Solar Telescopes

Solar Telescopes

Solar Telescopes Around the World

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(NoRH) is a radio telescope dedicated to observe the Sun. "Helio" means the Sun, "graph" means an imaging telescope. It consists of 84 parabolic antennas with 80 cm diameter, sitting on lines of 490 m long in the east/west and of 220 m long in the north/south. Its construction took 2 years and cost 1.8 billion yen. The first observation was in April, 1992 and the daily 8-hours observation has been done since June, 1992. Frequency 17GHz (Right and left circular polarization), 34GHz (only intensity) Field of view Solar full disk Spatial resolution 10 arcsec (17GHz), 5 arcsec (34GHz) Temporal resolution 0.1 sec (Event), 1 sec (Steady) As the NoRH is a radio interferometer, original data are sets of correlation values of all the combination of antennas. They correspond to the spatial Fourier components of the brightness distribution of the solar disk. In most cases, it is necessary to synthesize images from the original raw data. To maximize the data use, we prepare images, indices and other related materials routinely and put them on our Web page. This Web page is to help the scientists in the world to look for interesting phenomena detected by the NoRH and to start the actual analysis using the original data set. Software for image synthesis and analyses are prepared. Image synthesis and analyses can be done remotely through the Internet. This data and images can also be used for science education. We are glad if our images are of any help in education at schools, universities, and public.
Nobeyama Radioheliograph (NoRH) is a radio telescope dedicated to observe the Sun. "Helio" means the Sun, "graph" means an imaging telescope. It consists of 84 parabolic antennas with 80 cm diameter, sitting on lines of 490 m long in the east/west and of 220 m long in the north/south. Its construction took 2 years and cost 1.8 billion yen. The first observation was in April, 1992 and the daily 8-hours observation has been done since June, 1992. Frequency 17GHz (Right and left circular polarization), 34GHz (only intensity) Field of view Solar full disk Spatial resolution 10 arcsec (17GHz), 5 arcsec (34GHz) Temporal resolution 0.1 sec (Event), 1 sec (Steady) As the NoRH is a radio interferometer, original data are sets of correlation values of all the combination of antennas. They correspond to the spatial Fourier components of the brightness distribution of the solar disk. In most cases, it is necessary to synthesize images from the original raw data. To maximize the data use, we prepare images, indices and other related materials routinely and put them on our Web page. This Web page is to help the scientists in the world to look for interesting phenomena detected by the NoRH and to start the actual analysis using the original data set. Software for image synthesis and analyses are prepared. Image synthesis and analyses can be done remotely through the Internet. This data and images can also be used for science education. We are glad if our images are of any help in education at schools, universities, and public.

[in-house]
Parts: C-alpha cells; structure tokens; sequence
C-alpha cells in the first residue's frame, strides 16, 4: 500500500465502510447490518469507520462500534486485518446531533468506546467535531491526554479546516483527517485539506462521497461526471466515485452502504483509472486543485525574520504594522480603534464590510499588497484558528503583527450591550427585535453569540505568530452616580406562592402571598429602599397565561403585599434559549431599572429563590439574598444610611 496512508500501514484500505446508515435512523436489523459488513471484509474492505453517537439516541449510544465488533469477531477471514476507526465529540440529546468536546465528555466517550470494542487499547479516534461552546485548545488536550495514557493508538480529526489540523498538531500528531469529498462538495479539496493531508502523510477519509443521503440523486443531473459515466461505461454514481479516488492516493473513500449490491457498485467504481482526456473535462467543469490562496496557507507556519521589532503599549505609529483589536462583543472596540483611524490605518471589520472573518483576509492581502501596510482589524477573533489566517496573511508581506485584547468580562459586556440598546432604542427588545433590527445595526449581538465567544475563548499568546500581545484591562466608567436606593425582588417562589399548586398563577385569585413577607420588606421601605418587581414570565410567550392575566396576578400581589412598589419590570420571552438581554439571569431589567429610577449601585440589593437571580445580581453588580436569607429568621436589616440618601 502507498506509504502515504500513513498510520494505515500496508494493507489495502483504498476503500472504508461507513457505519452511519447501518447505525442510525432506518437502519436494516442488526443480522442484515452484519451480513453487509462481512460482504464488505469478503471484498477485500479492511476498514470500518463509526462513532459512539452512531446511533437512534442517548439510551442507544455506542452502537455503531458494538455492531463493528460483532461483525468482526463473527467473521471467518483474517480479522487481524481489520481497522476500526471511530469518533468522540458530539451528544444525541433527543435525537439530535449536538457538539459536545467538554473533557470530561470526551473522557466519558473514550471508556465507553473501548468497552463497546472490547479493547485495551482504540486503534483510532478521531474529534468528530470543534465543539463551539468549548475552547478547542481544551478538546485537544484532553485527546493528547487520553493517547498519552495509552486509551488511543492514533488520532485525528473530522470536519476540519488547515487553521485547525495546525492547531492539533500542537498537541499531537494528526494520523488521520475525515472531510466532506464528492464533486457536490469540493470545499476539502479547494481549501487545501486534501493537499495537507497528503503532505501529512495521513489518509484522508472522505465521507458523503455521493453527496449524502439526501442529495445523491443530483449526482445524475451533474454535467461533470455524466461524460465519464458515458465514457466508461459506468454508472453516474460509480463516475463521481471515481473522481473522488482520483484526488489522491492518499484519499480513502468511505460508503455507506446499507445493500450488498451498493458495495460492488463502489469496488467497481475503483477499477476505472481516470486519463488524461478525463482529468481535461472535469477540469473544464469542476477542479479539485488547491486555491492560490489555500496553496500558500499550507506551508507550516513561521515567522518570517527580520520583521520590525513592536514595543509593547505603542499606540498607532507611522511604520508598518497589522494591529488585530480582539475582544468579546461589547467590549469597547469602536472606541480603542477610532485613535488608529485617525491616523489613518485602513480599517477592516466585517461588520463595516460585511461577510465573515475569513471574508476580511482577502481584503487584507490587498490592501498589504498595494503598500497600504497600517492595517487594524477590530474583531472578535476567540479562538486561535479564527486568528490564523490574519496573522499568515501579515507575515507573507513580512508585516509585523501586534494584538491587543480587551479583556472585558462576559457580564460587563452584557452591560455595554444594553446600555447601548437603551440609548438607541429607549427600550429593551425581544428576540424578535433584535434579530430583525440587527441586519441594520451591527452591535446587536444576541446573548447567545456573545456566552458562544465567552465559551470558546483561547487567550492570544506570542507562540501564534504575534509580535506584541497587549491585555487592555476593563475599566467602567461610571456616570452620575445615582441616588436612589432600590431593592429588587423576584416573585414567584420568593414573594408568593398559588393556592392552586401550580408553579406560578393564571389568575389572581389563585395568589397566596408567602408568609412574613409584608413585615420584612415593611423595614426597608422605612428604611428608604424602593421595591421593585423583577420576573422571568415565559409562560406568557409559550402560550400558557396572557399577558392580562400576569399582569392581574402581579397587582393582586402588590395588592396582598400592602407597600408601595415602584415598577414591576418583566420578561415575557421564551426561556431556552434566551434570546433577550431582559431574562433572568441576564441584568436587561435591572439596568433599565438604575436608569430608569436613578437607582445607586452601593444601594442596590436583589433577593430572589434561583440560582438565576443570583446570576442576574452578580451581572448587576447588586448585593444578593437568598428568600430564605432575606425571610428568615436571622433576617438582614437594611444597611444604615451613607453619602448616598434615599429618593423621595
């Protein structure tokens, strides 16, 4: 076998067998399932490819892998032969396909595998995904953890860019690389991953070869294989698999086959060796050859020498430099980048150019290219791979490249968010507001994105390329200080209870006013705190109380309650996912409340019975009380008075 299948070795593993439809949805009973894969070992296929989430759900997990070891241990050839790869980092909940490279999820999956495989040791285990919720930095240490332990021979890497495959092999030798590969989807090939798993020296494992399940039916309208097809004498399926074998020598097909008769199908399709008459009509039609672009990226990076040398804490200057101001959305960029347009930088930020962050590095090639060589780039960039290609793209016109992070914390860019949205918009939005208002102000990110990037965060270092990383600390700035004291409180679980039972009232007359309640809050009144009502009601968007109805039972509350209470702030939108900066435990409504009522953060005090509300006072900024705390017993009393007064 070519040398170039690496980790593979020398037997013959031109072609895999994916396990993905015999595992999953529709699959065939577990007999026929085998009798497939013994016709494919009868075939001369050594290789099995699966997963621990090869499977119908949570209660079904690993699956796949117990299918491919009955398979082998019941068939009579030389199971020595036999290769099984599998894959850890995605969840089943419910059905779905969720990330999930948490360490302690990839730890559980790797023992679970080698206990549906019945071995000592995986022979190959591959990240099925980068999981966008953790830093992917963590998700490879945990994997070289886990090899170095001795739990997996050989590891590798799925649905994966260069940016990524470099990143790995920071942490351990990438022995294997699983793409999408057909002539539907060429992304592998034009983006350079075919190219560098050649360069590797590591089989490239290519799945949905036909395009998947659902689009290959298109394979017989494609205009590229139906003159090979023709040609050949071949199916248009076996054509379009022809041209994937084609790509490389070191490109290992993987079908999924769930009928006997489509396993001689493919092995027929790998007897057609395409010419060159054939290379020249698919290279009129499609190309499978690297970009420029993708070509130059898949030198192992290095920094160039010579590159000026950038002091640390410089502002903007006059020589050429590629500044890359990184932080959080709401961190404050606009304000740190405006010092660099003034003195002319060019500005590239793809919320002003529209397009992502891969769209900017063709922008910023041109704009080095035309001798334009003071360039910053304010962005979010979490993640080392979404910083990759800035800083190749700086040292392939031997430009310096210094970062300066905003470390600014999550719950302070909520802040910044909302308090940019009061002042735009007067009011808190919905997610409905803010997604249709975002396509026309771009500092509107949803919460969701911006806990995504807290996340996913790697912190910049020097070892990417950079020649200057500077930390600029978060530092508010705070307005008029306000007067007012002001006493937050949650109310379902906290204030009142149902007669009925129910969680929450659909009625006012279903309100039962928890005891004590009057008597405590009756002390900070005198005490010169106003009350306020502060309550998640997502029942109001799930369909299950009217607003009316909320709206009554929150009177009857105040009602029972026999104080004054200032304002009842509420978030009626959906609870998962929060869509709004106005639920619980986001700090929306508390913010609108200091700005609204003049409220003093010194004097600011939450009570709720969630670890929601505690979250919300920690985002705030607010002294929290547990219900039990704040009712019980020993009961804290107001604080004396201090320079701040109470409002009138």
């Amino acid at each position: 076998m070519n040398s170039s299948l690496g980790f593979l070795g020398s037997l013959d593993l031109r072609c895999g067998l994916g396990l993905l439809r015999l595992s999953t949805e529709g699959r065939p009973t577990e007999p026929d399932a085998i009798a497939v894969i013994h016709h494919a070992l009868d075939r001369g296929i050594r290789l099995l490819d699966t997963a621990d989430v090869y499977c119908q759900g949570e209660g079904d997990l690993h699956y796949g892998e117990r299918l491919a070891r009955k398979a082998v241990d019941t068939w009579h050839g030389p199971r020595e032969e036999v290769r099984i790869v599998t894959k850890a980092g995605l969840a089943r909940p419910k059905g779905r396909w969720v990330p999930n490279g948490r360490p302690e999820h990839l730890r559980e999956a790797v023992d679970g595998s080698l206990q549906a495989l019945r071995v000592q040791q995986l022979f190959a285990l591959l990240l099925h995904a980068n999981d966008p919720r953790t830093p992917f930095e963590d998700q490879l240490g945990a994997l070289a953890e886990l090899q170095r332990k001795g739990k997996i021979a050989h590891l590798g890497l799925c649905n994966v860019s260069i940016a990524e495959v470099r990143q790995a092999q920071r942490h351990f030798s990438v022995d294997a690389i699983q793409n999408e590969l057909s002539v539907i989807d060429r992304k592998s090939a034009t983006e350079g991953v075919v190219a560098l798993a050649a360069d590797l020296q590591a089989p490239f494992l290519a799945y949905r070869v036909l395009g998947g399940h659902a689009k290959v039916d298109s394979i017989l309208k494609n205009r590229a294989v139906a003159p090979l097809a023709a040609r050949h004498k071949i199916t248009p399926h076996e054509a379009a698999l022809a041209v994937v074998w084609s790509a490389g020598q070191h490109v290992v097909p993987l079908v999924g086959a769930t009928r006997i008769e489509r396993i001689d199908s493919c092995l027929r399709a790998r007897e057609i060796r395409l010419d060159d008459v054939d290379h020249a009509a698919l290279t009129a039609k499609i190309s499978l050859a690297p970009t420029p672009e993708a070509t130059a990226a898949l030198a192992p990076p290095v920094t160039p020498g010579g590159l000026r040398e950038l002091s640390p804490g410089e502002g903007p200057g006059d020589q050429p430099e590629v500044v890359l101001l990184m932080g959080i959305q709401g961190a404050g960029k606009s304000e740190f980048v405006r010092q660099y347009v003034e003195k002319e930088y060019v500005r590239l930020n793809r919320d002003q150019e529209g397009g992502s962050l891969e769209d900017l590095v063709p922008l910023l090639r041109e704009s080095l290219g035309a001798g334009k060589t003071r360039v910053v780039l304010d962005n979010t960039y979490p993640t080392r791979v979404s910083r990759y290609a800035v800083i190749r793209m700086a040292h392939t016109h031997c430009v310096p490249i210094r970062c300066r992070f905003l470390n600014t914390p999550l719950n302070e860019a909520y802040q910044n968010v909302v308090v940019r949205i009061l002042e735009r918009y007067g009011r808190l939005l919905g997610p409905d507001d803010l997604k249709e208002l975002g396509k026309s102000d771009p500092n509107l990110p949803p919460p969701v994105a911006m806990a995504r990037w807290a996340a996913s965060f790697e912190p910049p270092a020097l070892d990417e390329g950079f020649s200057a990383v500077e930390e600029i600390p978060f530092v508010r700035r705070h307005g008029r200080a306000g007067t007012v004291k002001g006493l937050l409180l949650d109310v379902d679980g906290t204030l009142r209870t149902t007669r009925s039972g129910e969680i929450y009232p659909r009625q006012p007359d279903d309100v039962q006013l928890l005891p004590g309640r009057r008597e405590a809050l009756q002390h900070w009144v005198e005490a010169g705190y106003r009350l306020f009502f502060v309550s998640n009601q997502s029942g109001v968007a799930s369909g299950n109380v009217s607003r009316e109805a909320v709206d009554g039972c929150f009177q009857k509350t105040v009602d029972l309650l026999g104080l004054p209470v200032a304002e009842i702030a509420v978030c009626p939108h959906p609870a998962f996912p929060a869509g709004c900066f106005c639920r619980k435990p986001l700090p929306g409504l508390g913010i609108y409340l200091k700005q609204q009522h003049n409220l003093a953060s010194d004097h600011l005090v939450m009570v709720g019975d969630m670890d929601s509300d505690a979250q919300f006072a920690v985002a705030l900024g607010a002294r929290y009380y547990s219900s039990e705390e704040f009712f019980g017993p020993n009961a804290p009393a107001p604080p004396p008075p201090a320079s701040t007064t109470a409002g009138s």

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Just five years after George Ellery Hale founded the Mount Wilson Solar Observatory with a grant from the Carnegie Institution of Washington, designs for a long-focal-length tower telescope were completed. In 1908, Hale discovered magnetic fields in sunspots (using the 60-foot solar tower built in 1907) by applying the principle of Zeeman splitting, where a spectral line will usually be split up into several components in the presence of a magnetic field. This was a discovery of great import. In order to study the Zeeman splitting of sunspots more precisely, Hale needed a telescope with a larger image scale and a spectrograph with a greater linear dispersion than the 60-foot could provide. Because of this, funds were provided by the Carnegie Institution of Washington, and in 1909, the construction of the 150-foot solar tower was begun.